THE contractor building a £14.8m pipeline between Oxford's John Radcliffe and Churchill hospitals has suspended work after it was told it did not have the right permissions.
Vital Energi said it had taken the decision following a letter from Oxford City Council's most senior planning official, which said it had not obtained planning permission for the scheme.
The contractor is carrying out the work to build the new heating system - which will require several road closures over six months - for Oxford University Hospitals NHS Foundation Trust (OUH).
Health bosses hope it will save millions in energy costs.
But in a statement issued tonight, Vital Energi project development director Ashley Malin said: "We have received correspondence from the local planning authority, Oxford City Council, regarding the energy link which we are currently investigating further.
"Works associated with the energy link underground utility services and the formation of the service trench have been suspended whilst discussions continue.
"We will continue to work closely with Oxford University Hospitals NHS Foundation Trust, the local planning authority, residents and stakeholders to minimise disruption.
"Further updates will be provided in due course.”
It comes as OUH faces questions over its handling of the Hospital Energy Project, an underground heating system that will link the JR and the Churchill.
Residents and councillors say they were not given enough notice of the work. The trust first applied for road closure licences it needed in January 2014, then subsequently reapplied in October, but only made its plans public in November.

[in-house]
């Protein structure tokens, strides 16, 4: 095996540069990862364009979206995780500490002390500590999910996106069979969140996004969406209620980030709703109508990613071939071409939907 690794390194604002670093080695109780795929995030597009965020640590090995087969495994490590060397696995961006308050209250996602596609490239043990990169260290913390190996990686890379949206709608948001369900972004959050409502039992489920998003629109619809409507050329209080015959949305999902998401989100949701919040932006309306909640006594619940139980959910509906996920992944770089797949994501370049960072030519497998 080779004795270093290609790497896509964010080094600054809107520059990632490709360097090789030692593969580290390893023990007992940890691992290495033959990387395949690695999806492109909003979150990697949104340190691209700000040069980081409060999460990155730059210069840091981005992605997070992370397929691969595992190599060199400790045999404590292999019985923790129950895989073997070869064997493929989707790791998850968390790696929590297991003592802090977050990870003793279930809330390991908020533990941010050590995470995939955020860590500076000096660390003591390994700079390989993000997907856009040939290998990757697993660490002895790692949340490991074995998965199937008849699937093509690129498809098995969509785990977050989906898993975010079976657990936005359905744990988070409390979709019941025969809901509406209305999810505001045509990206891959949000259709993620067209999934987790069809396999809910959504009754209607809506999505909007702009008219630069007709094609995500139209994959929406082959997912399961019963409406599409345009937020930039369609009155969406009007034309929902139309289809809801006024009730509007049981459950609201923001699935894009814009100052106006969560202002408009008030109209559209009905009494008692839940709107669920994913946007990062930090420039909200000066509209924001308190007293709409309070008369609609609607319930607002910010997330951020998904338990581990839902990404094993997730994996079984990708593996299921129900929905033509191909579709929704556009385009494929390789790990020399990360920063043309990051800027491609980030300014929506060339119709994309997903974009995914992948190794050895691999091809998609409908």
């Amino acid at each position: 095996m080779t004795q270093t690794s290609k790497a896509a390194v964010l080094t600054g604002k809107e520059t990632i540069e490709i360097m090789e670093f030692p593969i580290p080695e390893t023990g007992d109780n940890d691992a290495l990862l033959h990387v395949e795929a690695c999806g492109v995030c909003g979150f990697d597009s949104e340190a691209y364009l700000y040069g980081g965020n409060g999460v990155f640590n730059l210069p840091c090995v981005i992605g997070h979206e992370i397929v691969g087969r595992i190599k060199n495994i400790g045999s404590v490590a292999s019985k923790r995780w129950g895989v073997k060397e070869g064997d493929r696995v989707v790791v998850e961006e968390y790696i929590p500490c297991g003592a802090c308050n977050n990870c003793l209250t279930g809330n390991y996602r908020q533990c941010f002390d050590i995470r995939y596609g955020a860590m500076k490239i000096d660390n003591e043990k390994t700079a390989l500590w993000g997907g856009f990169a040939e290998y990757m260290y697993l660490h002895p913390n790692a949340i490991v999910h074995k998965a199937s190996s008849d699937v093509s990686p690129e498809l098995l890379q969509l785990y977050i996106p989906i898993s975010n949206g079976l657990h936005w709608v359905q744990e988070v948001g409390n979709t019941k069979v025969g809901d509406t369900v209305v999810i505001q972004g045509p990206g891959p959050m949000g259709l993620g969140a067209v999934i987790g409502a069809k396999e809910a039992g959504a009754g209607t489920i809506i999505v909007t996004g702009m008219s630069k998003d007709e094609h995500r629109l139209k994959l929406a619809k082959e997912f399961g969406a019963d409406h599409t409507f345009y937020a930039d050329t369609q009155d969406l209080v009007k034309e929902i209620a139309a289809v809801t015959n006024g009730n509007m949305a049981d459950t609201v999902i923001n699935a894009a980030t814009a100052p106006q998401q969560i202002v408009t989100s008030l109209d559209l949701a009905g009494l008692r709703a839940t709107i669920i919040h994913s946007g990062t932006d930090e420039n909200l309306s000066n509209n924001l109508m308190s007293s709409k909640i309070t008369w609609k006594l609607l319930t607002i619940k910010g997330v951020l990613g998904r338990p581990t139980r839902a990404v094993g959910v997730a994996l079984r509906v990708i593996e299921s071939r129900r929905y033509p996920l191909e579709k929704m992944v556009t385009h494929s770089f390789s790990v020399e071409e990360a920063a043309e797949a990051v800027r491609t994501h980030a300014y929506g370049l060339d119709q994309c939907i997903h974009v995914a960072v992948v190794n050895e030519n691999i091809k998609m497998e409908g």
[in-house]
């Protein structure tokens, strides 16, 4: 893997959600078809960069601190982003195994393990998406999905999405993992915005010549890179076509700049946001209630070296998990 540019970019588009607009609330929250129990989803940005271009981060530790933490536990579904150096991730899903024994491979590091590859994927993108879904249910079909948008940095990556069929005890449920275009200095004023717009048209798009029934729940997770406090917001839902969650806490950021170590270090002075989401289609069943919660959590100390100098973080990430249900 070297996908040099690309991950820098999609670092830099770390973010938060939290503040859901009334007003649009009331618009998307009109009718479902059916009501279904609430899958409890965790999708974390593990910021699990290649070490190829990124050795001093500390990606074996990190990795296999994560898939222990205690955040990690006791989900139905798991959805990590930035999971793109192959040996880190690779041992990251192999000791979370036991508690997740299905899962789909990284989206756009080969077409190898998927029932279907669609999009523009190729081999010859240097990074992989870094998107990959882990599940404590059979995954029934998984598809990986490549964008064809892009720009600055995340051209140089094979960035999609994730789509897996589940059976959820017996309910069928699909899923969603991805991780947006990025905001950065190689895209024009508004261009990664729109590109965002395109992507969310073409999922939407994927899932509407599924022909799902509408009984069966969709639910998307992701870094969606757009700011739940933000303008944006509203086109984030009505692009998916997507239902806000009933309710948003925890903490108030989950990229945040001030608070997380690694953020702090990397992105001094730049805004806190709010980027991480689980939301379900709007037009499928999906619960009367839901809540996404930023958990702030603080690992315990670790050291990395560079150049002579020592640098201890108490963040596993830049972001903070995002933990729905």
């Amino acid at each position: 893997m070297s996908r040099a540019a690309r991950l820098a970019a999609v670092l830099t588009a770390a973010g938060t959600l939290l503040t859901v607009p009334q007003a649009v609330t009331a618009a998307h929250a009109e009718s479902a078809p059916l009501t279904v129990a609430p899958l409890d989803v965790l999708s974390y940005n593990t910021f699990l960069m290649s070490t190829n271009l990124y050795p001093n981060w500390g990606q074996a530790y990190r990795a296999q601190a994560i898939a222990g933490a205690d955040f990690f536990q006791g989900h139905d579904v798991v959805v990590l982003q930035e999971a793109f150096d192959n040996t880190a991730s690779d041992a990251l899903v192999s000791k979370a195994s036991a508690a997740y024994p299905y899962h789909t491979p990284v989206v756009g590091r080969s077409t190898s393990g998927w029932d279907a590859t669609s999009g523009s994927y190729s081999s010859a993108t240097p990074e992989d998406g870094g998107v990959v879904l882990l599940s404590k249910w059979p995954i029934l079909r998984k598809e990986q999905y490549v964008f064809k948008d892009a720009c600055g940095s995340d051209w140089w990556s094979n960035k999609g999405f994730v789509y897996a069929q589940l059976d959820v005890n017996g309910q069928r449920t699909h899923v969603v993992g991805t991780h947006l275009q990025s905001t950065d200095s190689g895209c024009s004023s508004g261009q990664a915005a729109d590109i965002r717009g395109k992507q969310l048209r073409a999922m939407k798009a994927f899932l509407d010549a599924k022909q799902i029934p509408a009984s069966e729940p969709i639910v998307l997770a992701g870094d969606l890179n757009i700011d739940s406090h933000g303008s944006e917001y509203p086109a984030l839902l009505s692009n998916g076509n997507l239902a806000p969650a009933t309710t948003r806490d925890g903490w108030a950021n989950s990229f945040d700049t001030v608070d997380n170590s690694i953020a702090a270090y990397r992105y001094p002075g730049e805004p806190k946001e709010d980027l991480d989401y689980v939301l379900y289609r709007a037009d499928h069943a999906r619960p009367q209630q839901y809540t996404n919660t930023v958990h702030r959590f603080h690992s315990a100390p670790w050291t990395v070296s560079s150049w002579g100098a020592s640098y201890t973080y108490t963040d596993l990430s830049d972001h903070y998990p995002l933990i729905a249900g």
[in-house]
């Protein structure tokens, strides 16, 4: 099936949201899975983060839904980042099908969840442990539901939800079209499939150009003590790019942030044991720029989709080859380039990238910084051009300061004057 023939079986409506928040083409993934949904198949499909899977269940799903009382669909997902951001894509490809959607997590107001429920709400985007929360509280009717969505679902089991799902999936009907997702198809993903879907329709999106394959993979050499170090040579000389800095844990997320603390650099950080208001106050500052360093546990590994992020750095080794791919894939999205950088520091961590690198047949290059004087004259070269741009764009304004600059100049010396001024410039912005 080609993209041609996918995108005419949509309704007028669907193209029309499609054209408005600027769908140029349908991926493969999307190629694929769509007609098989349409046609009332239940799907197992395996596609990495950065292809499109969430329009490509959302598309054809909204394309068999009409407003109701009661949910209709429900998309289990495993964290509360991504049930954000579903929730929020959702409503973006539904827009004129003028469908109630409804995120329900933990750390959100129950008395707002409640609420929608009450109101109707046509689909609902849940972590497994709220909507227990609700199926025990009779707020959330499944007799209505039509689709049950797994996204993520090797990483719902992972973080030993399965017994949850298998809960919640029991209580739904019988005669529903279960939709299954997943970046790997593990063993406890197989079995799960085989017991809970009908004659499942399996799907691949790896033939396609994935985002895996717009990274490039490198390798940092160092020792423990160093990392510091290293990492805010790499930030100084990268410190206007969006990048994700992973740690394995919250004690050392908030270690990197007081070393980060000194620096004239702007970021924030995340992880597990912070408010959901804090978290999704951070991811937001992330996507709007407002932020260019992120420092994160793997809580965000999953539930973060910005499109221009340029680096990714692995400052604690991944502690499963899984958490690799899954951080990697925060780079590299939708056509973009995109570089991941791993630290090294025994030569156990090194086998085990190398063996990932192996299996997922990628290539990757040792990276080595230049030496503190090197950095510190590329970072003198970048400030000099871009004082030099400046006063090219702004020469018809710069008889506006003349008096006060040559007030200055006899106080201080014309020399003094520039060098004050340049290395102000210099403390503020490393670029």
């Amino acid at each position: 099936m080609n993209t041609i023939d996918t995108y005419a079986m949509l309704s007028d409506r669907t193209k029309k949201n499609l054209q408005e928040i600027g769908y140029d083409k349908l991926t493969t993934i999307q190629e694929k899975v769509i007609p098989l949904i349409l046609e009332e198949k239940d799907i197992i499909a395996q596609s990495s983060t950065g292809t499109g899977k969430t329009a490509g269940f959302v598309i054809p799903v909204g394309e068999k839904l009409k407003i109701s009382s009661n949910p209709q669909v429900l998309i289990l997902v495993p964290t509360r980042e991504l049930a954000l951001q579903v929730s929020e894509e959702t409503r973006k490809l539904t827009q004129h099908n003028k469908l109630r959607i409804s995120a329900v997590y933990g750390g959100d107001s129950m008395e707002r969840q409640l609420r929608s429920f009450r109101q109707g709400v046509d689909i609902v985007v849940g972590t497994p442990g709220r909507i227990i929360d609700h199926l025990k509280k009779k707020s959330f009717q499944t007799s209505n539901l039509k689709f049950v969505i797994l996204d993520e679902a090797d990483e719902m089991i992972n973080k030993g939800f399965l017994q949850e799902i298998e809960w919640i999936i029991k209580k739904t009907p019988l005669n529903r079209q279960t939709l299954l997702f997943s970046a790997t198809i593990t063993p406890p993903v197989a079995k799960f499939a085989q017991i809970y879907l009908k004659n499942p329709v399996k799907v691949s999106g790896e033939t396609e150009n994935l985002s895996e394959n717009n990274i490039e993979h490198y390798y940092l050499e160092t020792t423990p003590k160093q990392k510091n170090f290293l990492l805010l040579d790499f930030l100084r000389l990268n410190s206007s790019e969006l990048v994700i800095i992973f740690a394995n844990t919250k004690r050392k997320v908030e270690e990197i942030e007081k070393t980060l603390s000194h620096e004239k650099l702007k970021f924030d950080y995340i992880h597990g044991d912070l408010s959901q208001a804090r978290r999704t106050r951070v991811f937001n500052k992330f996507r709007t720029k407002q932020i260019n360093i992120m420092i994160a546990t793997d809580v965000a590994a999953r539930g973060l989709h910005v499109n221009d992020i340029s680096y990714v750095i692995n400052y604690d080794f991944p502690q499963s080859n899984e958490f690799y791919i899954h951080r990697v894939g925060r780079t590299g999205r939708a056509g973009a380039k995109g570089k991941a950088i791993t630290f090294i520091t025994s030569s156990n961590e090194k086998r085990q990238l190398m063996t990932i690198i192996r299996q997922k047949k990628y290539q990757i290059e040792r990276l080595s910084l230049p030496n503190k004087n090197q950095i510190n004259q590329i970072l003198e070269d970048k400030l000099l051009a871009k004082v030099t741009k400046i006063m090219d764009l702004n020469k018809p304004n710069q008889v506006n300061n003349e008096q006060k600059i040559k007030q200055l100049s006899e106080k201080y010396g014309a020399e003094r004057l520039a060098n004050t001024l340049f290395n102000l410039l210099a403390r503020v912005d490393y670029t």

Oxfordshire County Council's scrutiny committee has said it is to separately carry out an internal investigation into how the licences were granted.
Roz Smith, Headington and Quarry county councillor, said: “We have been really dismayed by the way the trust has handled this.
“They could have contacted councillors and residents sooner and saved a lot of anxiety.”
OUH has not yet commented on the issue of planning permission.
But in response to the concerns about publicity of the scheme, head of estates Mark Neal said: "The trust accepts that the flow of information to local residents has not been as good as we would like and we have apologised to many residents in person, put two-way communications channels in place to directly respond to those affected and appointed a dedicated community liaison officer to answer residents’ queries directly.
"This is the most complex NHS energy project of its kind under way in the UK and a large amount of detailed information was communicated."